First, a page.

Q: And given how much music played part of your upbringing or at least your hobby. Do you remember any music?
R: No, I don’t remember the music particular from that at all. I don’t have jingles for things that.
Q: Most of things, bands?
R: I’ve got bid bands, very old fashioned, very old fashioned
Q: China will uplift the spirit of the world.
R: Yes, that was a party, that was a celebration. Shanghai is doing the same. Here we are, you know 2010. we look into the 21th century when this is going to be our century. This is you know making us, taking our claim here. That is great. I think that is really good for people. That is what they also did in the Beijing Olympic, an expression of confidence in the country and its future.
The 1967 International and Universal Exposition, or Expo 67, was held in Montreal Canada from April 27 to October 29. It is considered as the most successful World's Fair of the 20th century, with over 50 million visitors and 62 nations participating.
R: I remember I was tired walking around with my late wife and her family. her mother and father. So again it’s much a family event. And it was a very tiring but very exciting you know a lots of things people smile, this is very important Montreal, expressing Canadian, especially its French aspect, again its expression of national spirit, which you could feel. In 1967 that is coming through my going into becoming in the music business, you know, the rest of it, it was again of very important times in the way at beginning of the modern era, probably in the middle of the sixties. And I suspect that this would be perhaps the beginning of the sort of the Asian century, I think. I mean looking at it from Europe, I can see that you know the 21st century is going to be much more about Asian than it is about Europe and America.
Q：Do you remember any music from 1967 Expo as well?
R: No, I don’t think so, you know, I am sure it would be some kind of music. But I know the concert stuff. I can’t remember I saw anything whatever it was. It’s always been music and entertainment of those events. But, I don’t recall any, you know, a theme song anything like that.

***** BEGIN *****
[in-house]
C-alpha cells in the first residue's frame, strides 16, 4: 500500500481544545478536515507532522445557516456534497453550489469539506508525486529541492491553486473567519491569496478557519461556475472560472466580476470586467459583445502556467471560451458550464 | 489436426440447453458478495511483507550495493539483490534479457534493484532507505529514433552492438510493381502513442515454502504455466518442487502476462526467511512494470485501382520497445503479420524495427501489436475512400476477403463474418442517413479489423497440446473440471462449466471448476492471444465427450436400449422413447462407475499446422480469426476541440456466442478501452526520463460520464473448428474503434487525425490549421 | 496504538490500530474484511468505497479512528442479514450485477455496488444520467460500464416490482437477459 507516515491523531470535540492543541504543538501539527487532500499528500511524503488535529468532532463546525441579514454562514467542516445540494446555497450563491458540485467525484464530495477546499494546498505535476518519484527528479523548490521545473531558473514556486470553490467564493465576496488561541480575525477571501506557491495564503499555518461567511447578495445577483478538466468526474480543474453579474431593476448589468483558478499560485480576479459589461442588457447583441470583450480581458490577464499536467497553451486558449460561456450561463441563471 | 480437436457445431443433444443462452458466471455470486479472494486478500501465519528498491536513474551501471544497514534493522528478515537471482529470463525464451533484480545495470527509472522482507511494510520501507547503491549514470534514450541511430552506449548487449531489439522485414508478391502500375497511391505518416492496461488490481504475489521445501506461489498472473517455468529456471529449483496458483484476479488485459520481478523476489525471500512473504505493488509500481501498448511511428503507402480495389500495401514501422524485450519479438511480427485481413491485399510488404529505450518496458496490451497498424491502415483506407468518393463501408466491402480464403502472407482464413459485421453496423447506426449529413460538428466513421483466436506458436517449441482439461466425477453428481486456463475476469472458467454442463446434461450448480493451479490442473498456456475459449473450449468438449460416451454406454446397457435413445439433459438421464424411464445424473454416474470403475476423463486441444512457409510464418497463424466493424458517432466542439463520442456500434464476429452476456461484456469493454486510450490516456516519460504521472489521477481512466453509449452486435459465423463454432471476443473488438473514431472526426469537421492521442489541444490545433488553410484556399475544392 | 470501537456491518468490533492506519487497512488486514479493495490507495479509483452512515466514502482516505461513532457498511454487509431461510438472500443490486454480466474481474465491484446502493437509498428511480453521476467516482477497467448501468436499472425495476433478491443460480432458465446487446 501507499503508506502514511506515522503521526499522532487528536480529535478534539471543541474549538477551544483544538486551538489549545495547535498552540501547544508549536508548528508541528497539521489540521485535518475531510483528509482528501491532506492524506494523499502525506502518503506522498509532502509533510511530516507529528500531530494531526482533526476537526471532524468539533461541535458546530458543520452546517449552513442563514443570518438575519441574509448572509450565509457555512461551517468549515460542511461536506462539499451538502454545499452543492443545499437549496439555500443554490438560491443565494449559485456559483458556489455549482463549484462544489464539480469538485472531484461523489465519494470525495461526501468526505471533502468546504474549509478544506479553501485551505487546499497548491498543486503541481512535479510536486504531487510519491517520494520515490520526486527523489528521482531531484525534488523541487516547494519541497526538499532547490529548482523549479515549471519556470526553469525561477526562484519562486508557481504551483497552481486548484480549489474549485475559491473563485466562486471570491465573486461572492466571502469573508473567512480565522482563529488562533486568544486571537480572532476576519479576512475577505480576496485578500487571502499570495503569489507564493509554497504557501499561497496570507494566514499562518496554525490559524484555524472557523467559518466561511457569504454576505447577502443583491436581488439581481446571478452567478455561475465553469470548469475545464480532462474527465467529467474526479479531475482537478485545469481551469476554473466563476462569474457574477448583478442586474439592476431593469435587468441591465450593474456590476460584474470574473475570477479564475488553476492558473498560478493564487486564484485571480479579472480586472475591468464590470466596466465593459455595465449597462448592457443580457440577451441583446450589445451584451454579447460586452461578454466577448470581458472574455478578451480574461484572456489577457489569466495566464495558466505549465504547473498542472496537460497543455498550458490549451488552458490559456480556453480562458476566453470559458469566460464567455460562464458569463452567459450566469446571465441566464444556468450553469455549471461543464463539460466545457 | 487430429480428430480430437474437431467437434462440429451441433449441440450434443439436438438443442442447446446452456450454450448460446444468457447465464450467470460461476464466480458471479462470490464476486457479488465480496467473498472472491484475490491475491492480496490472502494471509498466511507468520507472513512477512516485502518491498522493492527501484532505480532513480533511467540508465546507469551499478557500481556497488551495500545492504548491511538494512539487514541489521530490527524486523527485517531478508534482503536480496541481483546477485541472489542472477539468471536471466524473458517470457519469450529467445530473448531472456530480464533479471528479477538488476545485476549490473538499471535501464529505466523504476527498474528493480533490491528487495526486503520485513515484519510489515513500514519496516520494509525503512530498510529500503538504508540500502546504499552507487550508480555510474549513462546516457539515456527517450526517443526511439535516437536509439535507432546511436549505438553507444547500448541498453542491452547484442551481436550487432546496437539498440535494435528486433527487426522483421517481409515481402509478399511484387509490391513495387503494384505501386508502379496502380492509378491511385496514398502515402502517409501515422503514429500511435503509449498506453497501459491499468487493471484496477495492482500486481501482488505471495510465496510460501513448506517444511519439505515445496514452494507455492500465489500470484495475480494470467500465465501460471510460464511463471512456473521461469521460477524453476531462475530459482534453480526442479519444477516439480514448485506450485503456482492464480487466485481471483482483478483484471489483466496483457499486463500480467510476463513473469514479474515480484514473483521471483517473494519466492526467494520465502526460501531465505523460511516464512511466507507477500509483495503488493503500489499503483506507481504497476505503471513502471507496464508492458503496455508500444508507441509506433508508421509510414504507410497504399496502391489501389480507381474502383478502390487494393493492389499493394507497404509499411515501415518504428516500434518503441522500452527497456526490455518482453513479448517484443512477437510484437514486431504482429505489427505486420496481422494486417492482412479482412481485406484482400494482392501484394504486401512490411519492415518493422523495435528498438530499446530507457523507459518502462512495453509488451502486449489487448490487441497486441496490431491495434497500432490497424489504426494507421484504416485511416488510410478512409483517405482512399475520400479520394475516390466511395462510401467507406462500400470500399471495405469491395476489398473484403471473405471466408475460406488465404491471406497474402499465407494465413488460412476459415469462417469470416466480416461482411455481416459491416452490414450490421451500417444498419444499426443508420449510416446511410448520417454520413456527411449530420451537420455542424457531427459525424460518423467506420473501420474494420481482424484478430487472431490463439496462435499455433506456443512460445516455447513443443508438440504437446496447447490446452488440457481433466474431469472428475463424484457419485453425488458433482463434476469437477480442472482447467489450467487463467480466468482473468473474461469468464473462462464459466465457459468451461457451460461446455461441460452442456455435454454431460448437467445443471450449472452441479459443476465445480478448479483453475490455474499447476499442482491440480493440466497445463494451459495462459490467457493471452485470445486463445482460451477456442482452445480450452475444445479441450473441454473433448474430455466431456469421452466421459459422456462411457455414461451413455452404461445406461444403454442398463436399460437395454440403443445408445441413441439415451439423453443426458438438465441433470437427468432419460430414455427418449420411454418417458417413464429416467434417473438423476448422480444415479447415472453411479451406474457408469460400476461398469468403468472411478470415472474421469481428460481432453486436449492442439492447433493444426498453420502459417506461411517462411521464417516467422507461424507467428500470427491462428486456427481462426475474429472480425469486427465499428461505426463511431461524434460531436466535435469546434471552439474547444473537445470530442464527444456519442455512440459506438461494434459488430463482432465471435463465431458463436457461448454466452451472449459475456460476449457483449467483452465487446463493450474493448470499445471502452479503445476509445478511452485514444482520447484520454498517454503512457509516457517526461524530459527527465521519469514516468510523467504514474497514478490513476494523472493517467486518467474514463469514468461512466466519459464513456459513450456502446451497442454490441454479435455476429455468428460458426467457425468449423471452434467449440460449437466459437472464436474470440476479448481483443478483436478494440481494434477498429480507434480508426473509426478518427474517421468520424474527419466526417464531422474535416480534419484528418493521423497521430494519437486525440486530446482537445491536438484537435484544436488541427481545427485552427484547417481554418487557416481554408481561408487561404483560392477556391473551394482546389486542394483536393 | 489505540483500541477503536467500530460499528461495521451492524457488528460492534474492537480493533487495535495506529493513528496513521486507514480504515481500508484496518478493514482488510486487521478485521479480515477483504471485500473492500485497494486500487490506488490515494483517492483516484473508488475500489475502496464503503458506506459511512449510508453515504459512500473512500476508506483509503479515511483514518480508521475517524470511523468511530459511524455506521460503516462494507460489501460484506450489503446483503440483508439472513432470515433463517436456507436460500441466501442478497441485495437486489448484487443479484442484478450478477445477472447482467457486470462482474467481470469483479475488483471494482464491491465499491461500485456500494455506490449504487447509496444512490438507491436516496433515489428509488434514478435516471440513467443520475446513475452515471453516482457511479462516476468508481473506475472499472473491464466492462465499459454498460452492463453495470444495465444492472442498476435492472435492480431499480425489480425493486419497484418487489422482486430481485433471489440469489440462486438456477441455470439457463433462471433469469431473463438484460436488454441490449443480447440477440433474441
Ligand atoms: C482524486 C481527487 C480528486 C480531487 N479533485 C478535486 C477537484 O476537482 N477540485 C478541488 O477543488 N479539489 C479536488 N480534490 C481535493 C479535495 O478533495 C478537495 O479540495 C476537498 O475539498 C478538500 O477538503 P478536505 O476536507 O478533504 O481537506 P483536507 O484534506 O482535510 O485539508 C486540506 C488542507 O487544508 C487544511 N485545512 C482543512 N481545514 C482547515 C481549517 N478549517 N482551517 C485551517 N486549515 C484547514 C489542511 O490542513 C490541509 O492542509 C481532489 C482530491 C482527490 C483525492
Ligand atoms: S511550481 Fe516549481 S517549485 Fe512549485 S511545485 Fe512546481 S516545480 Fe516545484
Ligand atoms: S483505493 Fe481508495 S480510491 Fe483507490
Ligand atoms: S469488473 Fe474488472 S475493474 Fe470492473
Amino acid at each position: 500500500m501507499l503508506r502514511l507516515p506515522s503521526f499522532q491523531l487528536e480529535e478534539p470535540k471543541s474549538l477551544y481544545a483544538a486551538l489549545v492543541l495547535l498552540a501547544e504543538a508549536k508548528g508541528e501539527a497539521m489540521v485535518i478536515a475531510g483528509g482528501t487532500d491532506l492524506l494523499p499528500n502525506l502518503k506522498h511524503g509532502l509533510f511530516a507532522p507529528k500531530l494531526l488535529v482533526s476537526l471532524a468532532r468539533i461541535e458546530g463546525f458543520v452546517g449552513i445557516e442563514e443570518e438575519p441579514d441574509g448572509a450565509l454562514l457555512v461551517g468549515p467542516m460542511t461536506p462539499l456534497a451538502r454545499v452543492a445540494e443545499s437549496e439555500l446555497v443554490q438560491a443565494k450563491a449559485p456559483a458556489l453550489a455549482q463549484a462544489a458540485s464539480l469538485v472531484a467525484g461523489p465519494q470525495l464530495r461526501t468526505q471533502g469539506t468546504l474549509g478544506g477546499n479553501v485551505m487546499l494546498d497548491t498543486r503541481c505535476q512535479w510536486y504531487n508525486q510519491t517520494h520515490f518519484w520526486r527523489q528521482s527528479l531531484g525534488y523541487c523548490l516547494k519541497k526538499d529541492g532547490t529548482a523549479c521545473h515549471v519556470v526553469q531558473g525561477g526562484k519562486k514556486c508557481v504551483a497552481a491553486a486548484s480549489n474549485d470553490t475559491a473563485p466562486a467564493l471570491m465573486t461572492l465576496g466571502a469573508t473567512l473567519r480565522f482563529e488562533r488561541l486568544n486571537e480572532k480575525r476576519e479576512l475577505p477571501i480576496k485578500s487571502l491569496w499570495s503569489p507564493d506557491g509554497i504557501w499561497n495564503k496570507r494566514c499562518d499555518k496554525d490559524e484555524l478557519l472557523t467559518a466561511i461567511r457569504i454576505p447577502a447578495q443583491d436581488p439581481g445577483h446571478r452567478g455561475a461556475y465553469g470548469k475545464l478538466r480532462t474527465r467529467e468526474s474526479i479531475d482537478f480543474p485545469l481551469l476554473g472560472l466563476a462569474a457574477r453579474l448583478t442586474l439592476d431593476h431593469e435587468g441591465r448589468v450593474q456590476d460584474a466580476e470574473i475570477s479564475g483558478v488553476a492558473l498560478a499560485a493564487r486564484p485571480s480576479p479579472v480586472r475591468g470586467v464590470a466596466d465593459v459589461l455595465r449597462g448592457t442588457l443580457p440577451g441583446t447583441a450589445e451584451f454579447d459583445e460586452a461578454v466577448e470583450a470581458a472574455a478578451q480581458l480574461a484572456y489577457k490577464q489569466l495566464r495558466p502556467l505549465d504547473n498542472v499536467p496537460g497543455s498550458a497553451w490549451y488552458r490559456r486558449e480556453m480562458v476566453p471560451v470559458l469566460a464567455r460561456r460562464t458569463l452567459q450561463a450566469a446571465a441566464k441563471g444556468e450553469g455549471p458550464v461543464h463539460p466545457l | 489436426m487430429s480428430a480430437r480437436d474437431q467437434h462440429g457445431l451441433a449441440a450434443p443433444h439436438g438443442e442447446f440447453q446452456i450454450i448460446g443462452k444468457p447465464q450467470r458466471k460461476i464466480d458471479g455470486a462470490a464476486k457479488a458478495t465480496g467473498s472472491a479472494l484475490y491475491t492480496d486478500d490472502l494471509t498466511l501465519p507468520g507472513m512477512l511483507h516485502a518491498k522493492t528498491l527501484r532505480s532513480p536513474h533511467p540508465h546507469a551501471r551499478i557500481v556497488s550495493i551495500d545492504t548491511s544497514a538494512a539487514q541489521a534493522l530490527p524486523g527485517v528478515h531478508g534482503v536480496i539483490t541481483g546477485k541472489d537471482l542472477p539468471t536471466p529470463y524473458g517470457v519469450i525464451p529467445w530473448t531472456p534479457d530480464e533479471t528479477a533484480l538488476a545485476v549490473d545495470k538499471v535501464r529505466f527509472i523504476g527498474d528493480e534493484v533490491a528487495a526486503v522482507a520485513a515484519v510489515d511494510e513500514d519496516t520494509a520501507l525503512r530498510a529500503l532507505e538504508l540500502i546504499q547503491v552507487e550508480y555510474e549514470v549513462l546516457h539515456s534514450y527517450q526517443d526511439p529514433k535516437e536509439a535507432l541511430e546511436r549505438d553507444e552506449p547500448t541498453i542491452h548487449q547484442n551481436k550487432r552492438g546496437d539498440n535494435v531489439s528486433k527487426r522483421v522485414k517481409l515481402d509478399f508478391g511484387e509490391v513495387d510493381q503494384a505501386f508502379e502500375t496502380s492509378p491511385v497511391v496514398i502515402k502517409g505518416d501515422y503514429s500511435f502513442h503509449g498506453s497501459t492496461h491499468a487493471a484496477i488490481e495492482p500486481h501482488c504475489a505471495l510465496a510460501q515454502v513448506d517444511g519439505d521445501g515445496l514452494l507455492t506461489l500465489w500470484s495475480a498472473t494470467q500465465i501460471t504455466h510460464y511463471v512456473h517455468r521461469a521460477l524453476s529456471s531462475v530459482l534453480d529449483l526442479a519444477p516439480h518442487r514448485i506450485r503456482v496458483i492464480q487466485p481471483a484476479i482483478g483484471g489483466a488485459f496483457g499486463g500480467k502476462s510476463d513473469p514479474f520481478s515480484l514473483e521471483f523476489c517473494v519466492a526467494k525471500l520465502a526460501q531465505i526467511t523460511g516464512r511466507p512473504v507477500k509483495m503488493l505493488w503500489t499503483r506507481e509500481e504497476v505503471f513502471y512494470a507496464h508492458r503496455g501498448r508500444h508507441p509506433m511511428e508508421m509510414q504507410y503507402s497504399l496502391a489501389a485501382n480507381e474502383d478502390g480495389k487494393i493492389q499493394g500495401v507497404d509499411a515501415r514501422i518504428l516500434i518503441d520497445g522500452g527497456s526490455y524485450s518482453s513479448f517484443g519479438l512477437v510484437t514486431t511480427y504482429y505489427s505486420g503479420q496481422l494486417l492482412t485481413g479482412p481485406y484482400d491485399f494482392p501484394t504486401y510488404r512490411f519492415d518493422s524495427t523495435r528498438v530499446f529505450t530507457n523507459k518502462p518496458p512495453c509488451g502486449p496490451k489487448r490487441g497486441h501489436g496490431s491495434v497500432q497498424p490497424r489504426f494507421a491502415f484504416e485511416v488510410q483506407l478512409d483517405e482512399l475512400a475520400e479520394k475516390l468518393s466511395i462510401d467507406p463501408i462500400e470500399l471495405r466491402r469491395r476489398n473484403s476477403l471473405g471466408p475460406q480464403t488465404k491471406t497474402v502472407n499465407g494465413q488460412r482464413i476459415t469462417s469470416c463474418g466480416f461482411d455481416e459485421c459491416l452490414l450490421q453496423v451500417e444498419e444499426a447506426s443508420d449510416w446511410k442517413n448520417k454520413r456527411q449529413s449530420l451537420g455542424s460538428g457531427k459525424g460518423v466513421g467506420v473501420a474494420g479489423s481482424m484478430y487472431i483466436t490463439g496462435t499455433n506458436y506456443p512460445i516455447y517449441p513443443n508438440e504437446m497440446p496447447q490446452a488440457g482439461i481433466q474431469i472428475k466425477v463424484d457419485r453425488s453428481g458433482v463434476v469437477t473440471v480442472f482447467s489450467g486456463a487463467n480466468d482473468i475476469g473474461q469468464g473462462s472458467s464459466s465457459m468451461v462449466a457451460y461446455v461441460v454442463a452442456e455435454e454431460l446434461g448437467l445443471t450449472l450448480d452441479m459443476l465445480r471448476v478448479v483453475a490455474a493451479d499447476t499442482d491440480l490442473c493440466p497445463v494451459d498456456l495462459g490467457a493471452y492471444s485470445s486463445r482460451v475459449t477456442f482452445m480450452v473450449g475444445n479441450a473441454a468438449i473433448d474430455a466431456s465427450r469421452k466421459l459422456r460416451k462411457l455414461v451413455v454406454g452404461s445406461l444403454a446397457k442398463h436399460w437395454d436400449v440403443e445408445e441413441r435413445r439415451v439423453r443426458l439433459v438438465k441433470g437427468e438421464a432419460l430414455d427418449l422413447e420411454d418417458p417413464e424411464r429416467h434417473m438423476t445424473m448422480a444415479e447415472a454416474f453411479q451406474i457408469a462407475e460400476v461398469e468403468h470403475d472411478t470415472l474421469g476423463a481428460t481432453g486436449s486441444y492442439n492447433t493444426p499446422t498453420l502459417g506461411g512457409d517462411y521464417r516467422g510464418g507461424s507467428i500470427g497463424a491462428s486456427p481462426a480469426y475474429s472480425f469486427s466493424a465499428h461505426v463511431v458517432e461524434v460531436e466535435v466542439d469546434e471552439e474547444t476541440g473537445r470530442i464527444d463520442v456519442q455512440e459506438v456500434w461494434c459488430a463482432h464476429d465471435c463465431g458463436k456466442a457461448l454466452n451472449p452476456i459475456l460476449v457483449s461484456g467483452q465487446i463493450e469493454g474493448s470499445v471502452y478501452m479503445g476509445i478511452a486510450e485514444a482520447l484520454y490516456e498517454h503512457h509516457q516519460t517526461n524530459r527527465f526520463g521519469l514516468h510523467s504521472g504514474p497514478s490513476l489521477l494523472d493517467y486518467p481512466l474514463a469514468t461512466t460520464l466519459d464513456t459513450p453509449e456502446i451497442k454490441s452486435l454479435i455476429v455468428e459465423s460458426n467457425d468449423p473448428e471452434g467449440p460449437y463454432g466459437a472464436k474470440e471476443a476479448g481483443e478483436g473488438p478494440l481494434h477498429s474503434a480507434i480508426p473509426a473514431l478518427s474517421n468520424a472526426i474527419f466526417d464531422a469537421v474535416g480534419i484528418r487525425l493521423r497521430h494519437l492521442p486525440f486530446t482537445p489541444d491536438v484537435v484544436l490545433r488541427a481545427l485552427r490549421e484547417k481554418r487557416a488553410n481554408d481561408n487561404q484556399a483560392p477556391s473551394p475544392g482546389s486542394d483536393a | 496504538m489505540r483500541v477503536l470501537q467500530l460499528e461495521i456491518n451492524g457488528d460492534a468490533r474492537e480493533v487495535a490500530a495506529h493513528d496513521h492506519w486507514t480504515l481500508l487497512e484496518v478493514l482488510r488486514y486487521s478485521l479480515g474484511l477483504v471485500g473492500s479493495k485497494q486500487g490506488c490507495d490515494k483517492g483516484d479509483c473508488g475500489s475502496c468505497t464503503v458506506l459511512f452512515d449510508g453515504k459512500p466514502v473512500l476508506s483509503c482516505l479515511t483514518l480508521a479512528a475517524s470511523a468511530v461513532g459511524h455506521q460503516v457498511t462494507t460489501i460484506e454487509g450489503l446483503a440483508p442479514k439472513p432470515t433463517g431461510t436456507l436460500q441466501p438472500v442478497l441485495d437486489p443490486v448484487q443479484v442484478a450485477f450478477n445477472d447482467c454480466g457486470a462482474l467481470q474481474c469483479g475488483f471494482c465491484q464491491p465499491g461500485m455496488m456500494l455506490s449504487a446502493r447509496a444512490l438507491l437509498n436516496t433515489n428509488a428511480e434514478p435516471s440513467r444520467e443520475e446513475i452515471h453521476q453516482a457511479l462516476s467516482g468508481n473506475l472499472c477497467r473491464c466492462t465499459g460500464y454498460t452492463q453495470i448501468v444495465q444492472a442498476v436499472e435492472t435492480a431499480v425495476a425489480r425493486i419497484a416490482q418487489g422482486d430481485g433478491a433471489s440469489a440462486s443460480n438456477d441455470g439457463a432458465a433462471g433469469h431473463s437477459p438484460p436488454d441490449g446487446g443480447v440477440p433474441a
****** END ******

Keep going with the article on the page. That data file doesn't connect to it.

Q: It seems that so much music marks the points of our history. Why is that not so necessary the case with big events like this?
R: I think it is very difficult because you know what you try to do is you are trying to reflect a whole nation and a whole era, you are trying to make some music which will resonate with young people, with their parents, with their grandparents and with people in the cities, with people in the country, with people abroad. You know, it’s how you could do that. I mean there are some songs and pieces of music which end up achieving that, but that was never what we designed for. I mean Beethoven has the fifth Symphony that wasn’t designed to be a melody that we would all know. Not was the Ninth Symphony designed to be the theme song for Europe. It became that. And I think in a sense,to try to create an iconic piece of music like that, it was really impossible task. But given a sort of media world you live in, you need to have that sort of, you know you expect to have music which accompany things. You know, and Nessun Dorma goes well with…. What was that? That was a world cup. Wasn’t it? (I think so.) with Pavarotti. And they were chosen a famous, famous song from an opera and had a new version of it which worked again that I think it did work. That is the only one I can think of when it is a big sort of event like that. I am sure when they did the neath and tomer with Pavarotti, no one thought it was going to be the huge hit, and then it just was.